Wallace in his studio, January, 2012.

Ryan Wallace, Artist


To get an idea of how Ryan Wallace approaches materials, look no further than one of the walls of his studio, paneled with the kind of slatboard that a Chinatown souvenir shop might use to stack metal shelves full of I ♥ New York T-shirts. When Wallace found the studio last year, it was perfect otherwise — a clean, well-lit space above Paulie Gee’s pizza in Greenpoint, Brooklyn, right near his apartment. “At first I thought the wall was kind of gross,” he says. But he slowly began to accept it on a purely functional level; the way things could be hung at different heights was ideal for a painter. “I thought, ‘What can I do with this?’ A thing like that gets planted in my head, and eventually it finds its way into the next thing I’m doing.”

If this open-minded approach to materials is the foundation of Wallace’s work, an interest in existential scientific questions is its overriding concept. Growing up on the East Coast, Wallace was never particularly spiritual or religious, but he always found himself reading special editions of Time about the latest theories of the universe. His formal education at RISD only proved to him that artists and scientists are more alike than not. “We’re both on some sort of quest for discovery,” he says. He’s been fascinated in recent years by the Large Hadron Collider at CERN, which served as an inspiration point for his one-man show at Morgan Lehman Gallery earlier this year. For “Cusp,” he created three new series of abstract paintings — Glean, Atlas, and Tablet — which, as their names suggest, meditate on information overload, geography, and data in different visual ways. From a purely material perspective, they use soft solids like oil, enamel, ink, graphite, PVA, Mylar, artist tape, and cut paper, stretched and bound and sorted and scored into a four-cornered ordered object. As physical objects, however, they are layered and compressed with so much visual data that they become, as Wallace puts it, “a surface that stores information.”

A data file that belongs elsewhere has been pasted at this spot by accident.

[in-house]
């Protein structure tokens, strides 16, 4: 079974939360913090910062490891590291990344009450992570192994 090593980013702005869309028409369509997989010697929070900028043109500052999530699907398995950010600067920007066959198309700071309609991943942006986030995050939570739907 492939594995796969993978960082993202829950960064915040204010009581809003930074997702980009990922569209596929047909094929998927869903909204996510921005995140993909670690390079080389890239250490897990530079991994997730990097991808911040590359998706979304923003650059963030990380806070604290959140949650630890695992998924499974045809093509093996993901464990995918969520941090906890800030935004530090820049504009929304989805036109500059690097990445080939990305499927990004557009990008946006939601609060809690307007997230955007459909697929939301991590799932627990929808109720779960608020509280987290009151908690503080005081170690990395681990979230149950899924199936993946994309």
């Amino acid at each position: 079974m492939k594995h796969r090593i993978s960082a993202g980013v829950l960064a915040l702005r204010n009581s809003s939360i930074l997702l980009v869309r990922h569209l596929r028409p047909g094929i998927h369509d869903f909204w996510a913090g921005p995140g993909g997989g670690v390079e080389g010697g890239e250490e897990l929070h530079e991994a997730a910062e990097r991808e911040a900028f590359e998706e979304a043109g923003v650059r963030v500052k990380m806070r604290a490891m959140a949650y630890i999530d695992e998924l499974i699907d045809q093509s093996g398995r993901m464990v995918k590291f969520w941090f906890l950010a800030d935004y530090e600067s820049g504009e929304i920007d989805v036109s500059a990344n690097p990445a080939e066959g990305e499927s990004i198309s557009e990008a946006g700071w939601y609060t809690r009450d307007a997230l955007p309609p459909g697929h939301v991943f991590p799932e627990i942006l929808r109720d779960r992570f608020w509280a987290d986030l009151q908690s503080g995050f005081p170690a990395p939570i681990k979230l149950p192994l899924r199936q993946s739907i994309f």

To create the pieces in his new series, Wallace began cutting into the paintings and building them from the inside out. The collage-based paintings consist of a fastidious arrangement of hundreds of tiny pieces of paper and tape leftover from other projects. A sheet of Mylar is glued over the whole thing, leaving random-looking air bubbles in pockets over the piece. “The Mylar gives this kind of neurotic process an element of total chance,” he says. “If it was just little things arranged on a surface, it would be too design-y for me.” But it’s also consistent with his process. “I never use anything the right way,” he says. “You’re definitely not supposed to wrap a canvas in Mylar.”

Using materials the wrong way, however, seems to bring serendipitous results. A series of freestanding vitrines for his show at Morgan Lehmann used automotive tints and one-way mirror film to raise some plaster casts he’d made of ordinary rocks to the status of sacred object. “My work’s not sarcastic in this way, but I’m using stuff that 16-year-olds put on their Civics to be macho and fancy,” Wallace says. “And at the end of the day, I also think they’re really beautiful. Whenever I go from painting to printmaking to sculpture, it’s always about what can this medium do that that medium can’t do.”

For Wallace, a little discovery — like how his Mylar paintings ended up having a waxy surface texture — can result in an entire body of work. He even found a couple of 4x8s of his studio’s god-awful paneling in the stairwell of the building earlier this year, and he’s now begun using it to make pedestals. He even may be beginning to like it. “It’s scrappy, it’s industrial,” he says, listing off a few adjectives he considers compliments. “And it’s got this design element to it, but it’s a crummy one. That balance of elegance and crum is really important to me.”

Last May, he founded the East Hampton gallery Halsey Mckay with the curator Hilary Schaffner. On September 1, they’ll open the newest exhibition in the space, a two-person exhibition of works by David Kennedy Cutler and Elise Ferguson. For a closer glimpse inside Wallace’s own world, however, read on.


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